England’s Golden Generation getting lost in translation

Glittering success at underage level has yet to reap real dividends for England’s senior side

Maro Itoje is one of the few England internationals to make the transition from the under-20s to senior grade in a relatively short space of time. Photograph: Getty Images

Maro Itoje is one of the few England internationals to make the transition from the under-20s to senior grade in a relatively short space of time. Photograph: Getty Images

 

Run through the underage results and this should be a golden era for English rugby. The evidence is undeniable. England have contested every under-20 World Cup final since 2008, bar 2010, winning three times since 2013.

Maro Itoje’s all conquering side thumped Garry Ringrose’s Ireland 42-15 in the 2014 semi-final while Harry Mallinder’s team had James Ryan’s men soundly beaten inside the opening 15 minutes of the 2016 final before running out 45-21 victors.

Such a success rate is only topped by the All Blacks finishing school (six titles in the same period). That England have reached two more under-20 finals, nine, than New Zealand indicates a flood of talent exists to fill the RFU and Premiership cupboards with silverware. European and world domination must be unfolding before our eyes, right?

Wrong.

After Ireland completed the Grand Slam last March, Eddie Jones stated: “We have to get a greater depth in our squad, and a depth of players who can play test rugby. I need to go back and look at the clubs and under-20s.”

Of the squad Jones cut to 25 players this week, Jack Nowell, Henry Slade and hooker Luke Cowan-Dickie graduated from the 2013 under-20s. Ross Moriarty is worth mentioning as the Dragons backrower switched allegiance to Wales after winning two Junior World Cup medals in ‘13 and 2014, before touring as a British and Irish Lion in 2017.

When fit, the once capped Ollie Devoto is a midfield contender while Anthony Watson was the starting Lions test winger against the All Blacks. Watson tore his Achilles at Twickenham on St Patrick’s Day.

England and Exeter wing Jack Nowell graduated from the 2013 England under-20 side.
England and Exeter wing Jack Nowell graduated from the 2013 England under-20 side.

A lack of genuine talent is not a valid excuse. See openside: the loss of Sam Underhill (22) to ankle surgery is covered by Tom Curry (20) who saw off 2013 captain Jack Clifford (25) to feature at the Aviva stadium on Saturday.

England retained their under-20s title in 2014, led magnificently by Itoje, with Billy Burns, Ulster’s newest Irishman, at outhalf. Besides Ringrose (and Dan Leavy who missed the tournament through injury), Jack O’Donoghue and Ross Byrne have been capped from Ireland’s group with Cian Kelleher expected to come through but, really, the 2016 Irish squad had a golden feel to them.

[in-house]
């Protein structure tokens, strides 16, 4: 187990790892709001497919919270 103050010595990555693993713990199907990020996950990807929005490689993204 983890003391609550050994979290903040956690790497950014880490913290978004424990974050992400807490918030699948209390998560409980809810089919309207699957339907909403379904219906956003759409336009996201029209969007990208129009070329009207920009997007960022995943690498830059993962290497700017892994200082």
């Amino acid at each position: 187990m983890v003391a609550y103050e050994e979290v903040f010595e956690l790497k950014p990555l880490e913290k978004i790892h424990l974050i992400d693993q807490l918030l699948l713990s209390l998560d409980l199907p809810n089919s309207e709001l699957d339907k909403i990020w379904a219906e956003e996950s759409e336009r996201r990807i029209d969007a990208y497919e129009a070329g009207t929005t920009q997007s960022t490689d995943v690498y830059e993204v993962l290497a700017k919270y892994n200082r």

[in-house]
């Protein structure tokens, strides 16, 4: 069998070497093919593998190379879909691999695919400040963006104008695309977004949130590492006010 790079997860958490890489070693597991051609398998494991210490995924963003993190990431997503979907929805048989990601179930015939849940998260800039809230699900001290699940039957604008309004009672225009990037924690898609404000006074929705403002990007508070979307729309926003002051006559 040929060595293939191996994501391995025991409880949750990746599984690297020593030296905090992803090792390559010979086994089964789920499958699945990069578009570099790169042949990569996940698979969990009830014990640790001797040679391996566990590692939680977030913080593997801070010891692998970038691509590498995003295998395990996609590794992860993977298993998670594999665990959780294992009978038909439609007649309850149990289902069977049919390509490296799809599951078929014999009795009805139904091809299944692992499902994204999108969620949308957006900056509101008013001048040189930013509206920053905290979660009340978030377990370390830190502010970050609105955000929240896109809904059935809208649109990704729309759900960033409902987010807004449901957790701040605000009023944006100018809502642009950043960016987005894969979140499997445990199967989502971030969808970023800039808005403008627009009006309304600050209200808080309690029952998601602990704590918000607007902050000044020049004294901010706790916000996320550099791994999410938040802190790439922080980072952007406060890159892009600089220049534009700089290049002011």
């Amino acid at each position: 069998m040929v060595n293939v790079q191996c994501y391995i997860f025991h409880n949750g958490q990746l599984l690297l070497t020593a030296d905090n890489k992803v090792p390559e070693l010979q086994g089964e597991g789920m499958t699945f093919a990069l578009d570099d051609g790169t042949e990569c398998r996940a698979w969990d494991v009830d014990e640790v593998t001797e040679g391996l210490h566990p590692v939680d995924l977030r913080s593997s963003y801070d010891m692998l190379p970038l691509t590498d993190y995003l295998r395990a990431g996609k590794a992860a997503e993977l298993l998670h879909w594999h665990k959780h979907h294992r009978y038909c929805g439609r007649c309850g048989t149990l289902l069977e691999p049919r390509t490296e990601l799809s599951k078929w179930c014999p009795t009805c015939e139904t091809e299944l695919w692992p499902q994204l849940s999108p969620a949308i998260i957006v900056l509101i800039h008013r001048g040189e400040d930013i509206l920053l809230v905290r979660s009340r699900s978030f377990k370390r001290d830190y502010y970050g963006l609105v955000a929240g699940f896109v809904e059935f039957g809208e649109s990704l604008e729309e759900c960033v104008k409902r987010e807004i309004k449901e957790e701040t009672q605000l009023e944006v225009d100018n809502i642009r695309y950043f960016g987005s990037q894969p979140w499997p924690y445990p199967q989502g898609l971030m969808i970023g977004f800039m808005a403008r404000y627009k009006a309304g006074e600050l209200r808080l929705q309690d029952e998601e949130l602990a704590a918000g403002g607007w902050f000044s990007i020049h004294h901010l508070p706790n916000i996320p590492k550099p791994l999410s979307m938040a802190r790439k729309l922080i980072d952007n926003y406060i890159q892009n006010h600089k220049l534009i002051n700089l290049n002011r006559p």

Ryan’s numbers, a once in a generation lock who constantly carries and tackles into double figures, is trumped by Jacob Stockdale’s 12 tries in 14 test matches while Andrew Porter fills an essential role relieving Tadhg Furlong since switching from loosehead to tighthead prop.

Jordan Larmour came a year later but England are also funnelling players like Leicester prop Ellis Genge (2015) into the senior ranks from the sides that contested the last six Junior World Cup finals. However, none of their 2016 team will reacquaint themselves with Ryan, Stockdale and Porter this weekend for numerous reasons. Mallinder, an imposing outhalf and natural leader, is out for the season following knee surgery.

“Some people are born leaders others it takes a bit longer,” Jones said last season. “It’s like being in a classroom; some kids get their maths tables quickly, some don’t. That’s a big area for us to get right. It does take time. We have spoken about leadership density on the field. That is a slow burner. You’ve got to keep building that.”

That’s the moment Jones gave the “lack depth of players who can play test rugby” quote. The follow up question provided a moment of clarity: “Where are the English leaders or are the structures broken from underage into clubs and over to the national squad?”

“That’s not for me to answer,” he snapped. “I think you all wrote about this in the 2015 World Cup. I don’t know why you are asking me these questions. I am only responsible for the national team.”

There it is, in stark contrast to The Schmidt Project, England’s fatal flaw during the 2019 World Cup cycle; players of real quality exist in vast quantities but they can’t find their way to the surface. With the relentless flogging by clubs facing the threat of relegation from the Premiership most of the players with under-20 medals, like Bath lock Charlie Ewels who captained the 2015 side or dazzling 2016 centre Joe Marchant, should get future opportunities to play for England.

If the bodies hold up. Maybe it is impossible to streamline a system with the growing injury rates that the RFU recently revealed (concussion being top of the pile). Not the responsibility of the England coach.

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